1. Joined
    24 Apr '05
    Moves
    3061
    23 Jul '08 08:15
    This is a question for those that hold (in conjunction with His being omniscient) that God's doxastic states are infallible. My question is what do you take this to actually mean? I'm guessing you mean something like His cognitive faculties are somehow perfect such that it is impossible for Him to ever be mistaken.*** But, what is the proper modal construal of this "impossible"? Are we talking about logical possibility, nomological possibility, some other type of possibility...?

    ---------------
    *** If you mean something substantially different, please describe.
  2. Standard memberPalynka
    Upward Spiral
    Halfway
    Joined
    02 Aug '04
    Moves
    8702
    23 Jul '08 08:331 edit
    I don't know if we can talk about doxastic states when applied to an omniscient being. Such a being would supposedly know whether any given proposition is true or false, not simply believe it to be so.
  3. Joined
    24 Apr '05
    Moves
    3061
    23 Jul '08 08:441 edit
    Originally posted by Palynka
    I don't know if we can talk about doxastic states when applied to an omniscient being. Such a being would supposedly know whether any given proposition is true or false, not simply believe it to be so.
    Respectfully, I've never understood this criticism. I've seen it in similar forms where one replies that to say God believes this or that is to anthropomorphize in a comical, slapstick manner. But, these same people at the same time seem to have no problem with my postulating that God knows this or that. What's the problem? Knowledge is belief after all -- it just also happens to be true and justified. I don't find it consistent to say that we can talk about God's knowing P but not his believing P when belief is, after all, necessary for knowledge.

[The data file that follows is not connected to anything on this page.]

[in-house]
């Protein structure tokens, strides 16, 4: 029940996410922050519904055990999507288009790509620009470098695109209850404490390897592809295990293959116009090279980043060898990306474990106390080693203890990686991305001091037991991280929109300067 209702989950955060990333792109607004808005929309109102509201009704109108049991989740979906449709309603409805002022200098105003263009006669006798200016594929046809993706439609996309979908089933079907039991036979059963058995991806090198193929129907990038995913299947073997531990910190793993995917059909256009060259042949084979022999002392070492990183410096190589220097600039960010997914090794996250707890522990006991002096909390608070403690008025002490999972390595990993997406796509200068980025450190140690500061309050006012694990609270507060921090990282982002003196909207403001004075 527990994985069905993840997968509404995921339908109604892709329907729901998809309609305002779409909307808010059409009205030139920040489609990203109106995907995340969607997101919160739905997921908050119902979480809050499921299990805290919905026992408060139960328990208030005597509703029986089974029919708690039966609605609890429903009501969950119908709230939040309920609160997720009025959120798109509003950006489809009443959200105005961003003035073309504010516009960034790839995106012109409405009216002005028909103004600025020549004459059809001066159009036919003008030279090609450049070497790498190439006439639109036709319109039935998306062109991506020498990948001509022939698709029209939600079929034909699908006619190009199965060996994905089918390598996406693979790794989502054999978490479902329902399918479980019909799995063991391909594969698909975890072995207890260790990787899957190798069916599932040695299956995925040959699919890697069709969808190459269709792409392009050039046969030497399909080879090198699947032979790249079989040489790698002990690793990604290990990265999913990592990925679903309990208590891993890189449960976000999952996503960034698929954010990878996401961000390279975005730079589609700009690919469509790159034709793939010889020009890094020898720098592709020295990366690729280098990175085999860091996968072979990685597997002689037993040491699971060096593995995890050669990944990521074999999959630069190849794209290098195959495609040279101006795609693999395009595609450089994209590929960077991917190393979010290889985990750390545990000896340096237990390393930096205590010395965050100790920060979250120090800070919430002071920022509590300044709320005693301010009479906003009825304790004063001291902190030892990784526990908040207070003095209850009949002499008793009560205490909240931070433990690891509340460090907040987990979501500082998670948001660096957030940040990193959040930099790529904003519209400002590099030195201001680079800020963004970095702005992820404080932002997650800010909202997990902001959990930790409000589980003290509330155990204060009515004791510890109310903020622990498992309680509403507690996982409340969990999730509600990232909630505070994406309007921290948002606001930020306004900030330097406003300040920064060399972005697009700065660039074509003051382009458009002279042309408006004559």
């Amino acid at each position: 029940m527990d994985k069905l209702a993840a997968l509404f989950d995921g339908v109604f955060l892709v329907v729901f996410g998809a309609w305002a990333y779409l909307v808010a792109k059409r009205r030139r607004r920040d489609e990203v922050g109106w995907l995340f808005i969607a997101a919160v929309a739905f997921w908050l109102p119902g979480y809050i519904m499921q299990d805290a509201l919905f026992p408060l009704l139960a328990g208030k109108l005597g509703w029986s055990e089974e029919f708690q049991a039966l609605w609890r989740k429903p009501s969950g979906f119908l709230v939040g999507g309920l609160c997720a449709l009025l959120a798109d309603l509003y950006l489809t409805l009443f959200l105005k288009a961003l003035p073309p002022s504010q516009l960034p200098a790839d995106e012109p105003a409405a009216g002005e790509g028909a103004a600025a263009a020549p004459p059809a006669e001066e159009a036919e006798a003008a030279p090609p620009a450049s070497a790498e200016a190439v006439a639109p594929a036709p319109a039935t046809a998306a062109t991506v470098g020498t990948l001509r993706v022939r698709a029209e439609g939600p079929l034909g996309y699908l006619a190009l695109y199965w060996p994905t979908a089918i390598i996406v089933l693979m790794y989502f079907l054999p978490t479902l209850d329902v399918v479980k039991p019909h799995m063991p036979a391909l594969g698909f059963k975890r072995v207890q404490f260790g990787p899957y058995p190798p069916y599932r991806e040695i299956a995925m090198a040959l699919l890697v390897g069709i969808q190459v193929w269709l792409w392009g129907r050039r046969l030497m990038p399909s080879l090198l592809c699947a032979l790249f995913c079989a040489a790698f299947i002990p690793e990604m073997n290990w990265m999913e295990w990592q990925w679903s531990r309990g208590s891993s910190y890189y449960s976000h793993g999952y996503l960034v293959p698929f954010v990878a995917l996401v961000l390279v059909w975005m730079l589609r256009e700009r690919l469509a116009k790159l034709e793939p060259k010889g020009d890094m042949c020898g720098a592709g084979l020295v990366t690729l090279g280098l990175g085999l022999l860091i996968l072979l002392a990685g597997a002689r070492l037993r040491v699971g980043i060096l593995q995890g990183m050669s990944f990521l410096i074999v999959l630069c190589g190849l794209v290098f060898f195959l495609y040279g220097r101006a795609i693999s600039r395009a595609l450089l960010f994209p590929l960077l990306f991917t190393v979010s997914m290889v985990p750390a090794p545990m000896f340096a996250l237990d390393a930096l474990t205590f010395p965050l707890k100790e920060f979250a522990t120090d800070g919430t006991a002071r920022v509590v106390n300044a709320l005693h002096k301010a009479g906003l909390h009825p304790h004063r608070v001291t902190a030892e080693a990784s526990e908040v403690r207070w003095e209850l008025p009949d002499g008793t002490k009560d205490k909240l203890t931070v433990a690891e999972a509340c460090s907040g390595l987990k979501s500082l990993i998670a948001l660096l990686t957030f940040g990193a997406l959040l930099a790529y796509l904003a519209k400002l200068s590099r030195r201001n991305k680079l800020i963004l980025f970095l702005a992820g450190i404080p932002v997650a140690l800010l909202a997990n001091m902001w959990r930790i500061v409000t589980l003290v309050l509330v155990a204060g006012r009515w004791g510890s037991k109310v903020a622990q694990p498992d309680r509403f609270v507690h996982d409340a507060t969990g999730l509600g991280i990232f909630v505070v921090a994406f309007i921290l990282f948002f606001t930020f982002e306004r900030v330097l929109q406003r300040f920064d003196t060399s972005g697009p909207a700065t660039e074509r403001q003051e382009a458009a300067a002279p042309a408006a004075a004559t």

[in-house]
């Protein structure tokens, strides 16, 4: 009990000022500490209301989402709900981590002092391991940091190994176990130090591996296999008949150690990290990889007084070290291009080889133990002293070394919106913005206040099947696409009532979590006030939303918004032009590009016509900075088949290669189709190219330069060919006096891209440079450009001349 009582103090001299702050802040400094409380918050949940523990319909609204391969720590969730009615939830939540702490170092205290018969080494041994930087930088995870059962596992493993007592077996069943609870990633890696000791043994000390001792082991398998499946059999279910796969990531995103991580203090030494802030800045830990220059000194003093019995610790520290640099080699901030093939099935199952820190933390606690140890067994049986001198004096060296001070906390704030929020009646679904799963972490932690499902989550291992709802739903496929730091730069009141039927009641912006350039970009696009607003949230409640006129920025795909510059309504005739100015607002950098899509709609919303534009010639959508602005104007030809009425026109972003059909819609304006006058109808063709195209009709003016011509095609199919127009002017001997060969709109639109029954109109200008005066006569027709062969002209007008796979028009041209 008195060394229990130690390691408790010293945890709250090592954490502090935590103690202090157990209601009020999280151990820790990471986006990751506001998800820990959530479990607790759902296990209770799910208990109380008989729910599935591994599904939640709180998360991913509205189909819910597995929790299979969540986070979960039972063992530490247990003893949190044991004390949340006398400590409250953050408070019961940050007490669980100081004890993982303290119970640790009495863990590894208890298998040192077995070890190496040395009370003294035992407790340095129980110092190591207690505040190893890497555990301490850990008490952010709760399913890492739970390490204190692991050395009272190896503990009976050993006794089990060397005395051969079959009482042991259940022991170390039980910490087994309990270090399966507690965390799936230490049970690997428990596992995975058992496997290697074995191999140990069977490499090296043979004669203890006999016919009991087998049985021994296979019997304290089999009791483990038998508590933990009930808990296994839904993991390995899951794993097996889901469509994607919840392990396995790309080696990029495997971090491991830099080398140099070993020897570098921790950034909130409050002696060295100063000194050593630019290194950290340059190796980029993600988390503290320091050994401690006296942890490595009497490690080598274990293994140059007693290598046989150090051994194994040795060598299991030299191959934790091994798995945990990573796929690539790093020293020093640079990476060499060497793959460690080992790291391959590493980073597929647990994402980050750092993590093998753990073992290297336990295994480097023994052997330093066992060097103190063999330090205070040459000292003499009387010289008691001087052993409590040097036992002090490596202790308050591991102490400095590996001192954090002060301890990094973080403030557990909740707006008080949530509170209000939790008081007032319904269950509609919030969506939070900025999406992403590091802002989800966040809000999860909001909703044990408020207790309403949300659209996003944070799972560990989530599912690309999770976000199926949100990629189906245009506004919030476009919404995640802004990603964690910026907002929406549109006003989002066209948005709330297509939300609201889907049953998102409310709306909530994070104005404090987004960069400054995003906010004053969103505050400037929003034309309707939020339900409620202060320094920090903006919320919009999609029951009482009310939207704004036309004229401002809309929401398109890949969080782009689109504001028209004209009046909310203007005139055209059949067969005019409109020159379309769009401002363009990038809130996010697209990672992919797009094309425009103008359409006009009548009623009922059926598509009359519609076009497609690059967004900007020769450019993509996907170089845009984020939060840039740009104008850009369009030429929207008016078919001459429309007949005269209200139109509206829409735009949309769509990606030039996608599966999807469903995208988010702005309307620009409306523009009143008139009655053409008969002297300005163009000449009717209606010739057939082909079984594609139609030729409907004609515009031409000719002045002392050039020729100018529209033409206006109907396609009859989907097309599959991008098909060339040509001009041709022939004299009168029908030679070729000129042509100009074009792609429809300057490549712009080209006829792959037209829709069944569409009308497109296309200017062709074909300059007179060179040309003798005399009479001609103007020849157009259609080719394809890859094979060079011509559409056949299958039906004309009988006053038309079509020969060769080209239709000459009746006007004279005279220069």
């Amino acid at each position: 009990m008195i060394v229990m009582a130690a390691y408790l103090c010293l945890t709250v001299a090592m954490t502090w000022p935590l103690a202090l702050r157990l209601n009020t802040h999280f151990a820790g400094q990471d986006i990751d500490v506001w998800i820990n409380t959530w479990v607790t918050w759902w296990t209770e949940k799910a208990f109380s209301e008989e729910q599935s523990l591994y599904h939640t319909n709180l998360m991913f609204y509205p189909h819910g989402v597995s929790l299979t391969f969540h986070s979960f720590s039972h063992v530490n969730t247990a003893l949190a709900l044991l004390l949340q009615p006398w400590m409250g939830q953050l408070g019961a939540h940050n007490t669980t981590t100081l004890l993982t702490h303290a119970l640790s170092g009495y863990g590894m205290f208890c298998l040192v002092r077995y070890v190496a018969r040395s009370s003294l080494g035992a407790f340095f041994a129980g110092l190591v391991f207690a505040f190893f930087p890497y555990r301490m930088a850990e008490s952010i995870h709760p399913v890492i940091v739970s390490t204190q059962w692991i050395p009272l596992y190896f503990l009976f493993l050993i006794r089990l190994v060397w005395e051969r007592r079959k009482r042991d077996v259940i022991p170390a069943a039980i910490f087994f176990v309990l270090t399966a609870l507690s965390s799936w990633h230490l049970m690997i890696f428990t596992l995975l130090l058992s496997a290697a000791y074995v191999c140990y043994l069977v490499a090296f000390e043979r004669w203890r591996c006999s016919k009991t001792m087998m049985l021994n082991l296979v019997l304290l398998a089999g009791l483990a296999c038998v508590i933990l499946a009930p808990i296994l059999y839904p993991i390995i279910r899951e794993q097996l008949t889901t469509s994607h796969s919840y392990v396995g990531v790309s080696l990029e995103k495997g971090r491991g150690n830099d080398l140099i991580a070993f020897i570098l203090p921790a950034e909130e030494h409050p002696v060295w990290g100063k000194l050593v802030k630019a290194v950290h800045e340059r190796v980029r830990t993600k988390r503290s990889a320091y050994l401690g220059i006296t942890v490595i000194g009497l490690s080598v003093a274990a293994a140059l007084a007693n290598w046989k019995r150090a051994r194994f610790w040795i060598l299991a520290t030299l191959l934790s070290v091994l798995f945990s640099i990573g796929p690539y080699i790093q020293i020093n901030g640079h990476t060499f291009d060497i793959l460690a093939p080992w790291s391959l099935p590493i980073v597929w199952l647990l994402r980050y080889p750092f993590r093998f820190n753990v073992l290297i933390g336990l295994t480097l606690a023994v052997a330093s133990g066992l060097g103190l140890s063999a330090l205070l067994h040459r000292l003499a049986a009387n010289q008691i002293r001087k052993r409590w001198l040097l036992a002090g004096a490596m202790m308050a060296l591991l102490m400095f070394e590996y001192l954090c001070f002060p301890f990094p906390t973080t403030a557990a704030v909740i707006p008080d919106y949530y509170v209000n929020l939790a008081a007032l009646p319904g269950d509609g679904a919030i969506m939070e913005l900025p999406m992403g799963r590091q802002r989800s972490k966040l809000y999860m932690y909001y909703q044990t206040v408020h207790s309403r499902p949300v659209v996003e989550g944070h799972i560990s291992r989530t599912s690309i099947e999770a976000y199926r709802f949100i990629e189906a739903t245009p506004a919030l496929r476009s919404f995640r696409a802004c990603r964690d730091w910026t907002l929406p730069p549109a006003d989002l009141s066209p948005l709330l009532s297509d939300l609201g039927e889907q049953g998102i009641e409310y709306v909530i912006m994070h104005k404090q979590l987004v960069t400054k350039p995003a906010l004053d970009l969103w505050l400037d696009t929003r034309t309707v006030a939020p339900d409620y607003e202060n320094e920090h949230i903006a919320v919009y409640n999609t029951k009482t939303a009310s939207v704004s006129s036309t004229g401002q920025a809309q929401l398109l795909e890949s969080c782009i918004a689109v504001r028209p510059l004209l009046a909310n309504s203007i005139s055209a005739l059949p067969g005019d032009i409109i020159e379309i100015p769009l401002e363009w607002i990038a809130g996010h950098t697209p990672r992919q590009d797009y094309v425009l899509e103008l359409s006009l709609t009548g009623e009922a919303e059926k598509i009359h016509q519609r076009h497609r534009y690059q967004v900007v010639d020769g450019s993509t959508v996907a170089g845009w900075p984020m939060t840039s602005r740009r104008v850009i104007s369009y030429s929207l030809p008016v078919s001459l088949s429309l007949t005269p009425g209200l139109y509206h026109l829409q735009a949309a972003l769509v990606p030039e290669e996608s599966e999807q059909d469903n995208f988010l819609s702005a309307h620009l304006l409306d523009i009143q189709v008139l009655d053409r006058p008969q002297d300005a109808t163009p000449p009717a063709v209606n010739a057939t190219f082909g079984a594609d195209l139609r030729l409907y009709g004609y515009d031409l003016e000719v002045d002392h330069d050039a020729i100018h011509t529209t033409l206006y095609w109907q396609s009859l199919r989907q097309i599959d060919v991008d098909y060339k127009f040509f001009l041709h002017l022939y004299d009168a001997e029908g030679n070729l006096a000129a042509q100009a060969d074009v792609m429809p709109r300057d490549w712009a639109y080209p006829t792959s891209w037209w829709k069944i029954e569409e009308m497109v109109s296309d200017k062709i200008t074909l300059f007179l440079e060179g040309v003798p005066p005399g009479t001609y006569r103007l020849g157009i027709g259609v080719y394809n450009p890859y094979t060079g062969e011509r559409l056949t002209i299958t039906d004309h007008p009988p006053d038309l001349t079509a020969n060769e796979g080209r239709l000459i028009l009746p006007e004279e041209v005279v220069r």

Surely, if it comical anthropomorphism to say God believes P, then it's also comical anthropomorphism to say God knows P.

    EDIT: At any rate, if you want me to simply amend my post to say that we are considering here God's knowledge to be infallible (not his "doxastic states'😉, then I have no problem with that. Consider it amended.
  4. Standard memberPalynka
    Upward Spiral
    Halfway
    Joined
    02 Aug '04
    Moves
    8702
    23 Jul '08 08:563 edits
    As you know, I have no formal training in philosophy so I didn't know that there was a standard argument against that.

    My own thoughts on this is that I do not see a way for an omniscient being to be fallible on a belief, unless he commits a very basic formal logical mistake.

    As far as I see it, all propositions would be completely tautological. If you want to justify proposition P, all you need to do is: Since P, therefore P.
  5. Standard memberBosse de Nage
    Zellulärer Automat
    Spiel des Lebens
    Joined
    27 Jan '05
    Moves
    83887
    23 Jul '08 09:21
    Originally posted by LemonJello
    I've seen it in similar forms where one replies that to say God believes this or that is to anthropomorphize in a comical, slapstick manner.
    Pssst. Step this way to see God's Brain ...
  6. Joined
    24 Apr '05